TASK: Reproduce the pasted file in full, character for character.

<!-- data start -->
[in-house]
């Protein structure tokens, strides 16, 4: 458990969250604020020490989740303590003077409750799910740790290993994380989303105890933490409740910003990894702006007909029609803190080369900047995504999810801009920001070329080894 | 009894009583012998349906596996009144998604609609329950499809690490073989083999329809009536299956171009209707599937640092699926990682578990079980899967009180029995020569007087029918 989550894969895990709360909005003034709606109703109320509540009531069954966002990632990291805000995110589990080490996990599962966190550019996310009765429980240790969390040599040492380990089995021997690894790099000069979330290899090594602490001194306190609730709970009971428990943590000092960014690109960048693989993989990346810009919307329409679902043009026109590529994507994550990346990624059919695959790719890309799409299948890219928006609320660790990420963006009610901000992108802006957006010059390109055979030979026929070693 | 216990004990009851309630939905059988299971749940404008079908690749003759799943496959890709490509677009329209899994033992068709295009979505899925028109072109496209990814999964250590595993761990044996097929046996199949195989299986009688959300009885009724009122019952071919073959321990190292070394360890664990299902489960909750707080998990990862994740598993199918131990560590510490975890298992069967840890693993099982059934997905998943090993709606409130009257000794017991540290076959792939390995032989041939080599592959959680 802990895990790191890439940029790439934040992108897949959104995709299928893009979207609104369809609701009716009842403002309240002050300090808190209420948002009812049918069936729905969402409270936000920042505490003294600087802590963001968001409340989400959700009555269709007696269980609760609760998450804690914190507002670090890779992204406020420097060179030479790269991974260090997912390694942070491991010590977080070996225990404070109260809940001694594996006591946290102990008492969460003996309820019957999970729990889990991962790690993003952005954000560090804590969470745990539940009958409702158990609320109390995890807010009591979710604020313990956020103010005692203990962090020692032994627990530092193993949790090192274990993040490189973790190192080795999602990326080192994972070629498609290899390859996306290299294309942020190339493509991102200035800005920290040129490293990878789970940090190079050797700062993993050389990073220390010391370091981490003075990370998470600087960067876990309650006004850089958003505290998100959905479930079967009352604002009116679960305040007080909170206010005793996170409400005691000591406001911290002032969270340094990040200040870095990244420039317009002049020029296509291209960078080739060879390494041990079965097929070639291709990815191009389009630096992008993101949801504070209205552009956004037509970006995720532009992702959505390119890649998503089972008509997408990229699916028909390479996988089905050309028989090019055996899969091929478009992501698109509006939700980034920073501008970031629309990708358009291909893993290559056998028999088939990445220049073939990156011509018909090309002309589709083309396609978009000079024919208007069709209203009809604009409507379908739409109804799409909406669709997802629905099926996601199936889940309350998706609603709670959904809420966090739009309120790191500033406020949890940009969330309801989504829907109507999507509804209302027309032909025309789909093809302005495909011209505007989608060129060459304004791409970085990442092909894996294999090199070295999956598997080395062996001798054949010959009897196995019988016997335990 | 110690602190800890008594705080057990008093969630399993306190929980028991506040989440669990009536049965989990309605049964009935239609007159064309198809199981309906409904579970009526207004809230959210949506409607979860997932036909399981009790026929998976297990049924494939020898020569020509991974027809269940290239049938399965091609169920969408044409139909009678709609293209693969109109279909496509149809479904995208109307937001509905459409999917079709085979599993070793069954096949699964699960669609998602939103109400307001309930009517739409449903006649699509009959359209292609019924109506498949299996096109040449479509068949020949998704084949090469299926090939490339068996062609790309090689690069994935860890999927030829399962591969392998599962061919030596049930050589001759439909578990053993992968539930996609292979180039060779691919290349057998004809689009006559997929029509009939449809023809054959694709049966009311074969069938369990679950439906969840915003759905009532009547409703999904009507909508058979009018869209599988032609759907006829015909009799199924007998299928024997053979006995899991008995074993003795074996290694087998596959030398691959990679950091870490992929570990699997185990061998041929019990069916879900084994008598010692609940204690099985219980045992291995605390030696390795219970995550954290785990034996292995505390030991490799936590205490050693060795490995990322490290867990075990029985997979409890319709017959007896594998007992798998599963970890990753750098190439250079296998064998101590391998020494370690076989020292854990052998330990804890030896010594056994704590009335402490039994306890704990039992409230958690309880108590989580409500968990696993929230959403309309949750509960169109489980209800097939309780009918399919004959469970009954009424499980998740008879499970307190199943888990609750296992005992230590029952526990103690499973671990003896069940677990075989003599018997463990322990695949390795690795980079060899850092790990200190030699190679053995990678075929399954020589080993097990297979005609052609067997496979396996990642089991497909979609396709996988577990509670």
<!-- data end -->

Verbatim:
[in-house]
């Protein structure tokens, strides 16, 4: 458990969250604020020490989740303590003077409750799910740790290993994380989303105890933490409740910003990894702006007909029609803190080369900047995504999810801009920001070329080894 | 009894009583012998349906596996009144998604609609329950499809690490073989083999329809009536299956171009209707599937640092699926990682578990079980899967009180029995020569007087029918 989550894969895990709360909005003034709606109703109320509540009531069954966002990632990291805000995110589990080490996990599962966190550019996310009765429980240790969390040599040492380990089995021997690894790099000069979330290899090594602490001194306190609730709970009971428990943590000092960014690109960048693989993989990346810009919307329409679902043009026109590529994507994550990346990624059919695959790719890309799409299948890219928006609320660790990420963006009610901000992108802006957006010059390109055979030979026929070693 | 216990004990009851309630939905059988299971749940404008079908690749003759799943496959890709490509677009329209899994033992068709295009979505899925028109072109496209990814999964250590595993761990044996097929046996199949195989299986009688959300009885009724009122019952071919073959321990190292070394360890664990299902489960909750707080998990990862994740598993199918131990560590510490975890298992069967840890693993099982059934997905998943090993709606409130009257000794017991540290076959792939390995032989041939080599592959959680 802990895990790191890439940029790439934040992108897949959104995709299928893009979207609104369809609701009716009842403002309240002050300090808190209420948002009812049918069936729905969402409270936000920042505490003294600087802590963001968001409340989400959700009555269709007696269980609760609760998450804690914190507002670090890779992204406020420097060179030479790269991974260090997912390694942070491991010590977080070996225990404070109260809940001694594996006591946290102990008492969460003996309820019957999970729990889990991962790690993003952005954000560090804590969470745990539940009958409702158990609320109390995890807010009591979710604020313990956020103010005692203990962090020692032994627990530092193993949790090192274990993040490189973790190192080795999602990326080192994972070629498609290899390859996306290299294309942020190339493509991102200035800005920290040129490293990878789970940090190079050797700062993993050389990073220390010391370091981490003075990370998470600087960067876990309650006004850089958003505290998100959905479930079967009352604002009116679960305040007080909170206010005793996170409400005691000591406001911290002032969270340094990040200040870095990244420039317009002049020029296509291209960078080739060879390494041990079965097929070639291709990815191009389009630096992008993101949801504070209205552009956004037509970006995720532009992702959505390119890649998503089972008509997408990229699916028909390479996988089905050309028989090019055996899969091929478009992501698109509006939700980034920073501008970031629309990708358009291909893993290559056998028999088939990445220049073939990156011509018909090309002309589709083309396609978009000079024919208007069709209203009809604009409507379908739409109804799409909406669709997802629905099926996601199936889940309350998706609603709670959904809420966090739009309120790191500033406020949890940009969330309801989504829907109507999507509804209302027309032909025309789909093809302005495909011209505007989608060129060459304004791409970085990442092909894996294999090199070295999956598997080395062996001798054949010959009897196995019988016997335990 | 110690602190800890008594705080057990008093969630399993306190929980028991506040989440669990009536049965989990309605049964009935239609007159064309198809199981309906409904579970009526207004809230959210949506409607979860997932036909399981009790026929998976297990049924494939020898020569020509991974027809269940290239049938399965091609169920969408044409139909009678709609293209693969109109279909496509149809479904995208109307937001509905459409999917079709085979599993070793069954096949699964699960669609998602939103109400307001309930009517739409449903006649699509009959359209292609019924109506498949299996096109040449479509068949020949998704084949090469299926090939490339068996062609790309090689690069994935860890999927030829399962591969392998599962061919030596049930050589001759439909578990053993992968539930996609292979180039060779691919290349057998004809689009006559997929029509009939449809023809054959694709049966009311074969069938369990679950439906969840915003759905009532009547409703999904009507909508058979009018869209599988032609759907006829015909009799199924007998299928024997053979006995899991008995074993003795074996290694087998596959030398691959990679950091870490992929570990699997185990061998041929019990069916879900084994008598010692609940204690099985219980045992291995605390030696390795219970995550954290785990034996292995505390030991490799936590205490050693060795490995990322490290867990075990029985997979409890319709017959007896594998007992798998599963970890990753750098190439250079296998064998101590391998020494370690076989020292854990052998330990804890030896010594056994704590009335402490039994306890704990039992409230958690309880108590989580409500968990696993929230959403309309949750509960169109489980209800097939309780009918399919004959469970009954009424499980998740008879499970307190199943888990609750296992005992230590029952526990103690499973671990003896069940677990075989003599018997463990322990695949390795690795980079060899850092790990200190030699190679053995990678075929399954020589080993097990297979005609052609067997496979396996990642089991497909979609396709996988577990509670």